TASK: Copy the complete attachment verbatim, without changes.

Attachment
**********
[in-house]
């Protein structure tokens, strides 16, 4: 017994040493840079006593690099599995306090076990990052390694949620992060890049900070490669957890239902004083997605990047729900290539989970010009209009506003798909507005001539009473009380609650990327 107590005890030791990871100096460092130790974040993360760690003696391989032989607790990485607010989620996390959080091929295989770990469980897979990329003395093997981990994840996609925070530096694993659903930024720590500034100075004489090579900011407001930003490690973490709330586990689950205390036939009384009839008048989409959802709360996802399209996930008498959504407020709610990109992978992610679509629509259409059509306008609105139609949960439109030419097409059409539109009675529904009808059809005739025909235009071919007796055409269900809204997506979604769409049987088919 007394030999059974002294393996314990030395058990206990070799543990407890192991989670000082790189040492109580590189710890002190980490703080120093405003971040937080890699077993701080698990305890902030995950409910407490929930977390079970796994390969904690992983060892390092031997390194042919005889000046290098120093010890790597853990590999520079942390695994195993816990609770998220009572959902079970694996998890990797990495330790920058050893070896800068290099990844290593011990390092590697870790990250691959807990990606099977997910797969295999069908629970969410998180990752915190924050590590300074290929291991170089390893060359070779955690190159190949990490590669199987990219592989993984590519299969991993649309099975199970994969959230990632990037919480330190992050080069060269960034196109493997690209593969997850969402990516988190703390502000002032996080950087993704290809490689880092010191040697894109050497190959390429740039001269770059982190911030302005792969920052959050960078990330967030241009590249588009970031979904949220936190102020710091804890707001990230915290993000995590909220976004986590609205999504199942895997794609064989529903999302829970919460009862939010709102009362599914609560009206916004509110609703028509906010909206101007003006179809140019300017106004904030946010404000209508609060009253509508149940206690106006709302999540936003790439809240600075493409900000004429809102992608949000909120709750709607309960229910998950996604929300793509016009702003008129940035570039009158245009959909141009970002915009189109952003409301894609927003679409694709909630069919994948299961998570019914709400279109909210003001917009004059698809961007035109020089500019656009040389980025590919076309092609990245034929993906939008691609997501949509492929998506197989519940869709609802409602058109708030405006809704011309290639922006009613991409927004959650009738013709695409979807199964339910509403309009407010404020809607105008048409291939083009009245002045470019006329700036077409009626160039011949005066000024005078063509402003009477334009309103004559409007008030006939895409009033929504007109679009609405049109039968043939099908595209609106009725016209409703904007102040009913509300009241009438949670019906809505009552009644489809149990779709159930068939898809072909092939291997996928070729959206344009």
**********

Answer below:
[in-house]
């Protein structure tokens, strides 16, 4: 017994040493840079006593690099599995306090076990990052390694949620992060890049900070490669957890239902004083997605990047729900290539989970010009209009506003798909507005001539009473009380609650990327 107590005890030791990871100096460092130790974040993360760690003696391989032989607790990485607010989620996390959080091929295989770990469980897979990329003395093997981990994840996609925070530096694993659903930024720590500034100075004489090579900011407001930003490690973490709330586990689950205390036939009384009839008048989409959802709360996802399209996930008498959504407020709610990109992978992610679509629509259409059509306008609105139609949960439109030419097409059409539109009675529904009808059809005739025909235009071919007796055409269900809204997506979604769409049987088919 007394030999059974002294393996314990030395058990206990070799543990407890192991989670000082790189040492109580590189710890002190980490703080120093405003971040937080890699077993701080698990305890902030995950409910407490929930977390079970796994390969904690992983060892390092031997390194042919005889000046290098120093010890790597853990590999520079942390695994195993816990609770998220009572959902079970694996998890990797990495330790920058050893070896800068290099990844290593011990390092590697870790990250691959807990990606099977997910797969295999069908629970969410998180990752915190924050590590300074290929291991170089390893060359070779955690190159190949990490590669199987990219592989993984590519299969991993649309099975199970994969959230990632990037919480330190992050080069060269960034196109493997690209593969997850969402990516988190703390502000002032996080950087993704290809490689880092010191040697894109050497190959390429740039001269770059982190911030302005792969920052959050960078990330967030241009590249588009970031979904949220936190102020710091804890707001990230915290993000995590909220976004986590609205999504199942895997794609064989529903999302829970919460009862939010709102009362599914609560009206916004509110609703028509906010909206101007003006179809140019300017106004904030946010404000209508609060009253509508149940206690106006709302999540936003790439809240600075493409900000004429809102992608949000909120709750709607309960229910998950996604929300793509016009702003008129940035570039009158245009959909141009970002915009189109952003409301894609927003679409694709909630069919994948299961998570019914709400279109909210003001917009004059698809961007035109020089500019656009040389980025590919076309092609990245034929993906939008691609997501949509492929998506197989519940869709609802409602058109708030405006809704011309290639922006009613991409927004959650009738013709695409979807199964339910509403309009407010404020809607105008048409291939083009009245002045470019006329700036077409009626160039011949005066000024005078063509402003009477334009309103004559409007008030006939895409009033929504007109679009609405049109039968043939099908595209609106009725016209409703904007102040009913509300009241009438949670019906809505009552009644489809149990779709159930068939898809072909092939291997996928070729959206344009």